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New Deputies Face Grueling Jail Assignments

BEHIND THE BADGE: THE MAKING OF A DEPUTY: Last of a four-part series detailing the training of law-enforcement officers in the 74th San Diego County Sheriff's Academy.

August 13, 1986|GLENN F. BUNTING | Times Staff Writer

Duffy said he wants to cut the current 18-week academy to 10 weeks and send cadets into the field for 10 more weeks of patrol training before they go to the jail. In addition, the sheriff said he has directed his personnel administrators to limit jail duty to three years. To accomplish that, Duffy said he intends to send veteran deputies back to the jail.

"When you're young and you're in the academy, you want to get into patrol," Duffy said. "But after you've been out there a while . . . the job in patrol gets to be very routine, very dull. The jail's a change of pace . . . and it's not a bad place to work."

He acknowledged that his administrators have resisted his suggestions, but vowed that the changes will take place in coming months.

"I've been telling them up there for a long, long time that we are going to do this," Duffy said. "They say, 'Well, do you mean detectives, too?' And I say, 'Yes, detectives too. What the hell's wrong with that? Part of our operation is the jail . . . ' "

Because a large share of the department's growth in coming years is expected to take place in new jails, however, deputies privately expressed skepticism that jail duty will be reduced anytime soon. One jail sergeant predicted that the current crop of cadets from the 74th Academy will be working inside the jails well into the 1990s.

The new deputies must pass an 18-month probation period from the time they were hired. On July 25, Betsy Vint, 35, became the first deputy to be dismissed after graduating from the 74th Academy. She was dismissed because she "had difficulty" learning the jail operation, a sheriff's spokesman said.

The following are interviews with four other graduates:

Deputy Teri Hartley, 28. Before Hartley and her classmates began jail duty, the Sheriff's Department held a "Family Night" at the downtown jail, an outdated facility with cast-iron bars that houses the county's most dangerous felons. The tour gave friends and relatives a chance to see the jail work environment.

Many of the guests were frightened by the tour, including Hartley's fiance, Boe Telnes. After walking past suspected murderers, gang members and child molesters in their cells, Telnes expressed concern for Hartley's safety.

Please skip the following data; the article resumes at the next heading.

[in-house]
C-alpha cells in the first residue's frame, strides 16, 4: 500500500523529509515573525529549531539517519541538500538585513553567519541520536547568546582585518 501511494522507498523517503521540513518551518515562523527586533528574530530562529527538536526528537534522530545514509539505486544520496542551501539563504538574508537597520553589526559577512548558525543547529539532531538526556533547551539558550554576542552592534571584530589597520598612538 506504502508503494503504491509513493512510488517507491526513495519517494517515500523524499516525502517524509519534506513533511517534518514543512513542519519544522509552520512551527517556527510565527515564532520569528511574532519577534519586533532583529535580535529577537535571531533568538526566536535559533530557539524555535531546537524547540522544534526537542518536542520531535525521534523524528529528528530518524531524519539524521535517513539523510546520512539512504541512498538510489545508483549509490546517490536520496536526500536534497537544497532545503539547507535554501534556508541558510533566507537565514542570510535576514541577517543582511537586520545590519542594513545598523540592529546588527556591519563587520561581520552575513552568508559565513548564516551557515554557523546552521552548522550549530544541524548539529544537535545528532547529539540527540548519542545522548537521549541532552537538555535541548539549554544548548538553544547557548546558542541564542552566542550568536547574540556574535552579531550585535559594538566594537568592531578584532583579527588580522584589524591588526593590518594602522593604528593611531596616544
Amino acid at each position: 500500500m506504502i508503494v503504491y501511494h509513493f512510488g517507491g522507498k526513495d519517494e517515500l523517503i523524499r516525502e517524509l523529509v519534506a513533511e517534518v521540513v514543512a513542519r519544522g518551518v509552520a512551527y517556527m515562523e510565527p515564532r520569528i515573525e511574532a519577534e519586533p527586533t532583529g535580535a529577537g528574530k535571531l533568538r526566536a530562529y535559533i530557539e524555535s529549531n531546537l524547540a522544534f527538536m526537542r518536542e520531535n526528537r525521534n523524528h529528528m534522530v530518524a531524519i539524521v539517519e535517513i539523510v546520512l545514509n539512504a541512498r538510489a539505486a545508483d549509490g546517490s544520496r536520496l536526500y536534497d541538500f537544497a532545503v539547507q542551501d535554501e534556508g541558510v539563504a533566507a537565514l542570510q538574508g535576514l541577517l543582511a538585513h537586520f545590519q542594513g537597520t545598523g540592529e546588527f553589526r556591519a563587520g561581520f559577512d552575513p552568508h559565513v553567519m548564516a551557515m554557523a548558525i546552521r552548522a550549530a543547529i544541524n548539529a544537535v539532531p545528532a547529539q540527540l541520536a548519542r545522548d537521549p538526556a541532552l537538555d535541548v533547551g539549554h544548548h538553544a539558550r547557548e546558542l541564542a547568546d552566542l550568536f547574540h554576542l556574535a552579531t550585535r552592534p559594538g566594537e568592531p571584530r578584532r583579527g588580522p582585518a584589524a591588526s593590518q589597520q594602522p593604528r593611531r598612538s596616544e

"I have to worry about her being in there," Telnes said. "If she ain't gonna have no gun or night stick, how is she going to protect herself?"

Telnes was not comforted by the response that deputies must learn how to talk to the inmates.

"They're going to take you," said Deputy Herbert (Hub) Brown. "Really, if they want you, they got you. You learn how to use your mouth. That's your best defense."

After three months inside the Las Colinas County Jail for women in Santee, Hartley said she is startled by the amount of stress and danger.

"I've seen inmates fight over an orange," said Hartley, who hopes to work in a men's jail soon. "You don't turn your back on the inmates or you could get your butt kicked."

Hartley described her job as "glorified baby sitting." She said she is learning a lot about criminals, their behavior and language. She did not know, for example, that "toad" refers to a homosexual.

But Hartley has found much of the work depressing. She said she still can't forget the time she dragged a drunken elderly woman kicking and screaming into a detoxification cell. The woman could not control her bladder.

"She had no teeth," Hartley recalled. "She was screaming but we couldn't understand the words. We took her to the pit, took her clothes off and searched her. . . . She was cussing and spitting and had a skin problem.

"It makes you physically sick to your stomach. . . . It's hard to handle. You think of an old woman as a grandmother. It was horrible. It's the only way to describe it."

Hartley has responded to two suicide attempts, one of a woman who slashed her wrists and the other of an inmate who tried to hang herself with bed sheets.

"She was standing on the top bunk with sheets around her neck threatening to jump," Hartley said. "To actually walk in and see somebody try to do it . . . it bums you out. After a while, I guess you get a little insensitive to it. But it's a shock."

Deputy Tom Bedsworth, 34. Being a sworn peace officer is going to take some getting used to for Bedsworth. He did a double-take recently when he noticed a sheriff's uniform and badge hanging in a closet. Bedsworth asked himself, "What are the cops doing in my bathroom?"

During his first week at the jail, Bedsworth was at the beach with his 3-year-old when two burly men approached. They recognized Bedsworth from having spent time inside County Jail in Vista.

To avoid any possible confrontation, Bedsworth denied that he worked for the Sheriff's Department. "No, not me," he responded. The two men said they could have sworn they saw Bedsworth in the jail, then they walked away, he said.

A passive, low-key individual who is accustomed to taking the path of least resistance, Bedsworth said he has developed "a tougher hide" since joining law enforcement.

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